Bookmark   February 16, 2013 at 2:01PM
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Our lower level walkout has the K/DR/FR in a row setup, with the TV/woodstove making an L-shaped configuration. My daughter & her young children have used this for over 4 years, and I can see where this setup is great with really young kids. It's also completely carpeted and has an insulated ceiling and no hard surfaces for noise to bounce off.

Our main floor kitchen has an island and a peninsula, with a large DR-sized eating area on the other side of the peninsula and a DR across the foyer. The large LR is between the EA & the DR, which all have walls but have an excellent traffic flow. I do not want anyone in the kitchen when I am cooking--I'm usually juggling the prep for several dishes and can't keep track of what I'm doing if someone is talking to me. If it's a family gathering, everyone knows to stay out of the kitchen until I tell them everything is ready, and then they help with the last minute things. If it's friends and they gravitate into the kitchen, I will ask them (and my husband who has a very loud voice) to go into the living room, since I need to concentrate if they would like for the food to turn out edible. :o) They don't seem to mind.

With the granite countertops and slate fireplace, large windows, and cabinets all around, this makes for noise bouncing all around to a certain extent. I thought maybe this was just an age thing, but when my daughter visited relatives with a new house with the open plan and high ceilings, she commented that she noticed and disliked the noise.

The kitchen is always a mess from prep & pots & all, but that's in the far corner and opposite counter & sink from the peninsula past the island, so only the person sitting at the end of the table would see this over 25' away. You can't see the messy area from the LR or DR, although you can see part of the kitchen.

So, how you position everything, and your own tolerance for noise and people should get a lot of thought as you plan your house.


    Bookmark   February 16, 2013 at 10:08PM
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These are all great insights, thank you everyone! If anyone has any photos of their set up I would love to see how you defined your spaces. I suspect decorating will be a challenge. I guess it is great there are all different floor plans for different tastes.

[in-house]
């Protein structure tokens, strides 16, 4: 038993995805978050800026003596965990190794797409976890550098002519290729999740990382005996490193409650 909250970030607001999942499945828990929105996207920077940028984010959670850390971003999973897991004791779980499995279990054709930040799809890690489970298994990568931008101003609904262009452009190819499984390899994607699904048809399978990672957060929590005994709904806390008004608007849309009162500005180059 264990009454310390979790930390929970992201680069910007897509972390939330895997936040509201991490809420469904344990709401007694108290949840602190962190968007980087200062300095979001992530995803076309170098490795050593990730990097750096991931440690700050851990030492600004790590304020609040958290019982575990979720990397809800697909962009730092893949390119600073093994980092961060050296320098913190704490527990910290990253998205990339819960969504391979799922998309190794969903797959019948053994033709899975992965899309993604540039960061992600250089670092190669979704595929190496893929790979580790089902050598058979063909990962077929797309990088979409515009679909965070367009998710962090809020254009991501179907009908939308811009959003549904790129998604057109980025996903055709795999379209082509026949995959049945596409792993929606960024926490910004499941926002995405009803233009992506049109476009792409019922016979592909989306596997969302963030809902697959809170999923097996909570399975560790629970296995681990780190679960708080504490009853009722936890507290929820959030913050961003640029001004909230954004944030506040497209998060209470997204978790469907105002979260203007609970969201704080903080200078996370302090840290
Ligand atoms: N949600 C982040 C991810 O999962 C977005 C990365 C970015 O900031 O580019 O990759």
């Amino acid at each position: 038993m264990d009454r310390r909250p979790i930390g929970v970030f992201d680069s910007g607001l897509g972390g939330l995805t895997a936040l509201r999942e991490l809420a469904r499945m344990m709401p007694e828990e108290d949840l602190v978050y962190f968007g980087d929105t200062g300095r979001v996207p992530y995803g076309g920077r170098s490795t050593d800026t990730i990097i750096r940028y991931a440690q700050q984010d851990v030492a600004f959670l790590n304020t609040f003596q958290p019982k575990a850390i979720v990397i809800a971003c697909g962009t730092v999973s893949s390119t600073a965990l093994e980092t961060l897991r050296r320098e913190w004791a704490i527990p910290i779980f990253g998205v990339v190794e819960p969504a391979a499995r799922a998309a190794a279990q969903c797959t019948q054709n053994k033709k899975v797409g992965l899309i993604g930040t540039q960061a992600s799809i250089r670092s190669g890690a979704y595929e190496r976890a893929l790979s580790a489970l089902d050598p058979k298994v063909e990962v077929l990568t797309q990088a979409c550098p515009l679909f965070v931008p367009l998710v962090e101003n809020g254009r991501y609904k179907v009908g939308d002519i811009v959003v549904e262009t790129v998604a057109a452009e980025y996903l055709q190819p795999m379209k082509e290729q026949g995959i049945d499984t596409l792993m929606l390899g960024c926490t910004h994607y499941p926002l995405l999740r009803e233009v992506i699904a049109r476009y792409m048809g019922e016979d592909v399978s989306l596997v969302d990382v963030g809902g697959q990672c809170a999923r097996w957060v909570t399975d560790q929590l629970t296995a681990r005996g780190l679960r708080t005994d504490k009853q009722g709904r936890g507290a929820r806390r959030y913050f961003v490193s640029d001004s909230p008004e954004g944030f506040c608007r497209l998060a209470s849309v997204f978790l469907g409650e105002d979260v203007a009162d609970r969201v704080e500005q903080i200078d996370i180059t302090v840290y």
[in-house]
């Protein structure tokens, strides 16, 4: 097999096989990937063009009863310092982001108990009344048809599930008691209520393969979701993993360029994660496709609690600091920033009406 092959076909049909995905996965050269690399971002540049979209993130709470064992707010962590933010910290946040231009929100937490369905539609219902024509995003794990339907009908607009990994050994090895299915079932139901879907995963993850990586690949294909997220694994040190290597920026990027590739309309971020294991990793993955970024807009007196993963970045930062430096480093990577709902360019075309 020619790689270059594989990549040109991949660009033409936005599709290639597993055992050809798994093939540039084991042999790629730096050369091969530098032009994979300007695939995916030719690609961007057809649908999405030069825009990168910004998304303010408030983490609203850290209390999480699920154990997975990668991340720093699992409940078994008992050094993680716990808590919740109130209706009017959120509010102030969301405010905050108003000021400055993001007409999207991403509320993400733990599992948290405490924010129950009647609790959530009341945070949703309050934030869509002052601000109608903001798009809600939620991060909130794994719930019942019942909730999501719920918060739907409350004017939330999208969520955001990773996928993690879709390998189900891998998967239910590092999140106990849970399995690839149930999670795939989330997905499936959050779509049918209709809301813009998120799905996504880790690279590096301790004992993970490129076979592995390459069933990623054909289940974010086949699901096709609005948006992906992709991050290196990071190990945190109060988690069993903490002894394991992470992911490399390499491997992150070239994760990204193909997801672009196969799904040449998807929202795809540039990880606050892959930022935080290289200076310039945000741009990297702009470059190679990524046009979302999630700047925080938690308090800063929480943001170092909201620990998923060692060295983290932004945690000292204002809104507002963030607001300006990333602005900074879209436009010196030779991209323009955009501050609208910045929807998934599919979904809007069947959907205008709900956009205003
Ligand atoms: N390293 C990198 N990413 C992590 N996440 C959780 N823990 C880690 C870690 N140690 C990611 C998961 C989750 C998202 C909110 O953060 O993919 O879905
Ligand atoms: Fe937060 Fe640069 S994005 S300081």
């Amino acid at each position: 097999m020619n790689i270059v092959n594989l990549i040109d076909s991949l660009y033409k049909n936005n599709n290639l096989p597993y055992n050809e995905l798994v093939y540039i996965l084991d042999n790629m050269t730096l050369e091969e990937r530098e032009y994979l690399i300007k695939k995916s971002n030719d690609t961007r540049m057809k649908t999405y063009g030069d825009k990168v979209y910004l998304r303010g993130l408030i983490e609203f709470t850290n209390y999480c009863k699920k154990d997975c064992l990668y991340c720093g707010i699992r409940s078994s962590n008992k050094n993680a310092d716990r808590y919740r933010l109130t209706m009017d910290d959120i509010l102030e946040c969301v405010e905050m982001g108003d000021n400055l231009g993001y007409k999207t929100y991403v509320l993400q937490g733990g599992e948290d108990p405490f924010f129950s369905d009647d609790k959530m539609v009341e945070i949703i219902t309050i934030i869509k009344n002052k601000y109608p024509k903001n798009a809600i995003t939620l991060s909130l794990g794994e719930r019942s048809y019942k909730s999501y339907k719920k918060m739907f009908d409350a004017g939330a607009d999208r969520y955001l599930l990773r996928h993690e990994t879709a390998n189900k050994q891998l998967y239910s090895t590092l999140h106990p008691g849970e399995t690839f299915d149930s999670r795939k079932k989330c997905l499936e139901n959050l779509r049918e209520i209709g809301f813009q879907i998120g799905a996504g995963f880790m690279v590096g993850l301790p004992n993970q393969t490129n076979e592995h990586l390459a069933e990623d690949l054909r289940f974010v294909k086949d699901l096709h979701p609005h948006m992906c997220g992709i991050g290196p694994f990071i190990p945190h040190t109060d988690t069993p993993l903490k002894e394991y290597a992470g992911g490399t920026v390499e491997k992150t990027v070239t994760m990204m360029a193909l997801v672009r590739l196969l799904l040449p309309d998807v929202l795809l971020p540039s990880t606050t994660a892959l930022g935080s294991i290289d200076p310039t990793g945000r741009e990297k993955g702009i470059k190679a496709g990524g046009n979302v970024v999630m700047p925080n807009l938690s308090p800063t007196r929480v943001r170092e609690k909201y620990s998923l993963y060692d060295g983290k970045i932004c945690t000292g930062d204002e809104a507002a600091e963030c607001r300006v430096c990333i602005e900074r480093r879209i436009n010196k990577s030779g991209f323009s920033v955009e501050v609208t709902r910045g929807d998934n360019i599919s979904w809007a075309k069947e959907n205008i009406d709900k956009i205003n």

Bookmark   February 18, 2013 at 5:58PM
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This is all personal opinion -- you're going to find people who like open floor plans and people who dislike them.

In my opinion, the big downside is the noise: Years ago we rented an open-floor plan house on the lake -- beautiful place. But we were amazed at how sound traveled. It had an L-shaped great room with a large living room /dining room in the long end of the L and a small kitchen tucked away in the smaller end. The whole thing was hardwood, stone and glass -- oh, and soaring ceilings. I'm convinced that all those hard surfaces made a difference in the noise factor.

Our own house at the time was semi-open floor plan: It was a typical starter ranch house, and we had a kind of U-shape: Large living room on one side, kitchen /dining room on the other. BUT the kitchen was blocked off by a laundry closet, and we had carpet and lower ceilings. No noise issues.

    Bookmark   February 19, 2013 at 10:00AM
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We built our open concept house a few years back and love it. The livingroom is vaulted up to 16ft. and the kitchen/dining area has 10ft ceilings and it feels very cozy to us. It helps that the rooms aren't that big.

If I had to find some negative aspects, I would say that their is a lack of wall space for art and furniture. I suppose this could be a positive for some. Also, the TV gets very loud. Not great when you're trying to do some baking and your son plops himself down to watch MMA!

It definitely is a life-style thing. Very casual and informal to say the least. Also, you need to be a pretty neat/clean person because it can look like a cluttered up mess easily.

I'm a clean-as-I-go kind of cook and we have two (super quiet) dishwashers so when dinner is served, there is no mess to look at in the kitchen. The dishwasher is running just a few feet from the dining table and it's totally silent. Guests are always astonished at our dishwashers! If I didn't cook like this, not sure if I would like having the kitchen open.

It's also the best for parties because we can use the center island in the kitchen as the buffet table and the openness makes for easy mingling.

    Bookmark   February 19, 2013 at 11:06AM
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A related question: for those who have or are planning to have their kitchen/dining/living areas in one open space, what are the measurements of that space? We have just been shaving square footage off our preliminary (very preliminary) plans and currently have a space 35 x 20 for all three functions not including the pantry and a screened porch off the kitchen. Just curious to know what others have done and how they've found the space.